Creating Safer Spaces in Healthcare

Impacts, performance, and outcomes of rubber flooring
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Sponsored by nora systems, Inc.

Connecting P4P Drivers and Rubber Flooring Attributes

Flooring affects all aspects of health, safety, and well-being in the healthcare setting. The floor is the most visible component of the space and provides the surface for all activity.

In 2012, CHD, with a number of partners, sponsored the creation of a report and checklist, “Achieving Evidence-Based Design Goals through Flooring Selection and Design,” which will be referenced in this course.i

It explored industry standards and best practices related to flooring. Flooring surfaces were examined using an Evidence-Based Design approach to define how flooring can contribute to the following performance-improvement goals:
    1. Reduce slips, trips, and falls
    2. Reduce patient and staff injuries associated with falls
    3. Reduce noise levels
    4. Reduce staff fatigue
    5. Reduce surface contamination and potential risk of HAIs
    6. Improve indoor air quality (IAQ)
    7. Improve patient and family satisfaction
    8. Represent the best return on investment

Evidence-Based Design is an approach to environmental design (architectural, interior, and landscape) that aspires to base design decisions on documented research and well-established best practices, with the aim of improving outcomes. Evidence-Based Design is increasingly common in the design of healthcare facilities, where the approach has found support among healthcare administrators, many of who are familiar with the conceptually comparable notion of evidence-based medicine. Healthcare environments designed on the basis of solid research evidence are intended to improve patient safety, reduce stress, increase care delivery effectiveness, and enhance quality of care—objectives that contribute to the overarching goals of improved patient, staff, and organizational outcomes.ii

 Kahler Slater Architects Inc. ©2015

Image courtesy of Kahler Slater Architects Inc. ©2015

The product attributes of specific rubber flooring products offer actionable solutions to P4P drivers in each of these areas as discussed above. In a study conducted by the Florida Hospital - Office of Design, on the perceptions and experiences of users, specifiers, and installers of various common types of healthcare flooring, found that those interviewed for the case studies had “positive experiences to report about rubber flooring, and some of the clinical and maintenance staff had glowing praise for rubber flooring.”

nora systems, Inc.

Image courtesy of nora systems, Inc.

As a performance example, if a patient room has to be turned over rapidly between patients, there may only be time to mop the floor, which is not sufficient disinfection protocol for terminal cleaning. There are specific rubber floor products where the entire patient room can be steam cleaned and dry in less than 15 minutes. Thus, making an actionable impact on clinical efficiency and patient perception as it relates to HCAHPS.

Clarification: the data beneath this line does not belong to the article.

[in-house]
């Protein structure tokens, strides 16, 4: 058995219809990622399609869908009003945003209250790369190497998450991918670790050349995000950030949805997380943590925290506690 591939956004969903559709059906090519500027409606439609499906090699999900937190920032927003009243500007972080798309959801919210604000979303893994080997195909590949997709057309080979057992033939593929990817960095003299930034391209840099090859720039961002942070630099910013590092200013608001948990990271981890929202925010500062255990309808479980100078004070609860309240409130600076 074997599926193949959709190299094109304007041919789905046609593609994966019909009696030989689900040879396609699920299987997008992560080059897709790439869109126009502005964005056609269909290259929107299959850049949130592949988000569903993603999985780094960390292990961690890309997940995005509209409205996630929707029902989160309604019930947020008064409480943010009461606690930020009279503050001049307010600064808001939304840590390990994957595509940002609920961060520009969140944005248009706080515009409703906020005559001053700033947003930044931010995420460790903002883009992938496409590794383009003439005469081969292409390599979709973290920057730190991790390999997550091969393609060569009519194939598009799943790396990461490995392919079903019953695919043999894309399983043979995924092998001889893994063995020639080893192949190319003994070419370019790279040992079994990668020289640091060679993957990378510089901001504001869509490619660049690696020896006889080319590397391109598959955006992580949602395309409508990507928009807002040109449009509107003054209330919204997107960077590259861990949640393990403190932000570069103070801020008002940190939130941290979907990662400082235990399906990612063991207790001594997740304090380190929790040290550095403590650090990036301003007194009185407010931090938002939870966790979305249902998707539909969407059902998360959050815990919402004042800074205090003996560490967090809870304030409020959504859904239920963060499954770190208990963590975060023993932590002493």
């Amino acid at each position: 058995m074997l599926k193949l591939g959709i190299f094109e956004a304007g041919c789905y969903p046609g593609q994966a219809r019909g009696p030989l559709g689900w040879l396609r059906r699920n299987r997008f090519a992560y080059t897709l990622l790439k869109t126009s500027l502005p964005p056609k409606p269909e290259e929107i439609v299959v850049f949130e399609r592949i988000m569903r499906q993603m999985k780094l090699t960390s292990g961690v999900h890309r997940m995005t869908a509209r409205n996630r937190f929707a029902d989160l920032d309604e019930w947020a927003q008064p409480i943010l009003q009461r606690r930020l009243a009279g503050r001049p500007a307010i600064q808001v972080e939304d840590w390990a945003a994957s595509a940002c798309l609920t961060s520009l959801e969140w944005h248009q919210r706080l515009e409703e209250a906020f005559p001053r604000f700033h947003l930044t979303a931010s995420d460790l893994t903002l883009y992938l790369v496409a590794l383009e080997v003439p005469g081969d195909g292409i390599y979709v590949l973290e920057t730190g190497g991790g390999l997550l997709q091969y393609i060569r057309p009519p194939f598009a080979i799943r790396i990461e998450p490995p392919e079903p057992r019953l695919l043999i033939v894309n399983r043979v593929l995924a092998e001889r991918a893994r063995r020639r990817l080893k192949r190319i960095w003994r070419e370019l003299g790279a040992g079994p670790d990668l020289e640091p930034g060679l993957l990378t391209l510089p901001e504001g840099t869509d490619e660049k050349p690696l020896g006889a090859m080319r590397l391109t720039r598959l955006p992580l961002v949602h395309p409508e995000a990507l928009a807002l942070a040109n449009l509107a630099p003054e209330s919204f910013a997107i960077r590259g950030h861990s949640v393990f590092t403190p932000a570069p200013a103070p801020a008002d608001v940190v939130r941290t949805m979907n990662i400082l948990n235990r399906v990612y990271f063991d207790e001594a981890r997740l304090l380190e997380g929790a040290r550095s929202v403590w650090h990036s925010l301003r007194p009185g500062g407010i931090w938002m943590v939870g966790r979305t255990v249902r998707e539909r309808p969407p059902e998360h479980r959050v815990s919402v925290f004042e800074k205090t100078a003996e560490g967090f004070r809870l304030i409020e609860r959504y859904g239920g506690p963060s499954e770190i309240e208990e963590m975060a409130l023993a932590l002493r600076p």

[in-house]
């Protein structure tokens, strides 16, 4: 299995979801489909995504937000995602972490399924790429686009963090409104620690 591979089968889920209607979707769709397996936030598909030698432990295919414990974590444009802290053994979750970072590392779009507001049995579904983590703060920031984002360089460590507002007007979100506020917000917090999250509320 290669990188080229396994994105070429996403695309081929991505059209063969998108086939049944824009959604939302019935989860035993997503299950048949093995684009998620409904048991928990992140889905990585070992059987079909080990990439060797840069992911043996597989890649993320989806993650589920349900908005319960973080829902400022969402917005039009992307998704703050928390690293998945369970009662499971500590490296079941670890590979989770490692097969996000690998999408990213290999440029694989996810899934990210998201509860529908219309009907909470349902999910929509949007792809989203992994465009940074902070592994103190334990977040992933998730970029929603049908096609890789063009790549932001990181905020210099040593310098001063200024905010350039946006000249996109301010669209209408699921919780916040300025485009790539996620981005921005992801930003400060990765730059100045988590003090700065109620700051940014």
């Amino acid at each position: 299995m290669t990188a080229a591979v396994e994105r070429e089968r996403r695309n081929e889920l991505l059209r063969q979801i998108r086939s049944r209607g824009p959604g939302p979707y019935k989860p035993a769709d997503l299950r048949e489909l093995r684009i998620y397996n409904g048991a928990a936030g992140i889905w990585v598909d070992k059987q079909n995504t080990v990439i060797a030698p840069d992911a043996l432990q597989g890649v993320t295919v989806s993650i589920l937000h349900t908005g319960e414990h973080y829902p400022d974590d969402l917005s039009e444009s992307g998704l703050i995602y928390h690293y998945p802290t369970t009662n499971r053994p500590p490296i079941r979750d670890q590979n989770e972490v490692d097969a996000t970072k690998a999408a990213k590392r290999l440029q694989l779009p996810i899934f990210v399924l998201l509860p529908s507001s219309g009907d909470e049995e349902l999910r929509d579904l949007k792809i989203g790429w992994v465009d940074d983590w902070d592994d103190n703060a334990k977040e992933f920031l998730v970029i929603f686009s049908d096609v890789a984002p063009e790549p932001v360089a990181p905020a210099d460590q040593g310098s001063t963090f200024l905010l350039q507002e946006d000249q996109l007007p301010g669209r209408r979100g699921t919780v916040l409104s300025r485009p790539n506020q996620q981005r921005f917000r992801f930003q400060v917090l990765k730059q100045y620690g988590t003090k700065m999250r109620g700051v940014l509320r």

There are significant differences among rubber flooring products. The highest-quality rubber floorings have extremely dense, closed surfaces (see Figure 2 above) and are inherently dirt-repellent due to a special production process that ensures optimum material cross-linking. The advantages include reduced susceptibility to soiling, improved hygiene properties, and lower outlay for care with no need for cleaning chemicals exposed to patients and caregivers.

Surface density also has an impact on slip/trip/falls, on transportation over the surface, for example of rolling loads related to moving equipment, and on ergonomics directly related to the comfort of caregivers, staff fatigue, patient comfort and safety, and their positive perception of the environment.

There are differences in maintenance needs, as well. A common perception is that no rubber floor needs to be waxed, but some manufacturers actually require it as part of the regular maintenance cycle. Maintenance on premium rubber flooring products is to simply clean with water as there is no factory-applied finish to maintain.

As noted in the CHD Evidence-Based Design study above: “Rather than using a generalized flooring category, the design team must evaluate individual products based on their performance against each EBD goal before deciding on the right flooring material and design for a particular area. Consider the trade-offs for each product.” Operational optimization, clinical efficiency, indoor air quality, and patient satisfaction are all impacted by flooring selection and de-selection.

The next sections examine specific attributes of rubber flooring products with impact on noise reduction, infection control, safety, and efficiency during operation and maintenance. Each of these drivers are key considerations when it comes to creating safer spaces in the healing environment with products that provide actionable solutions to the financial drivers surrounding P4P.


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Originally published in Architectural Record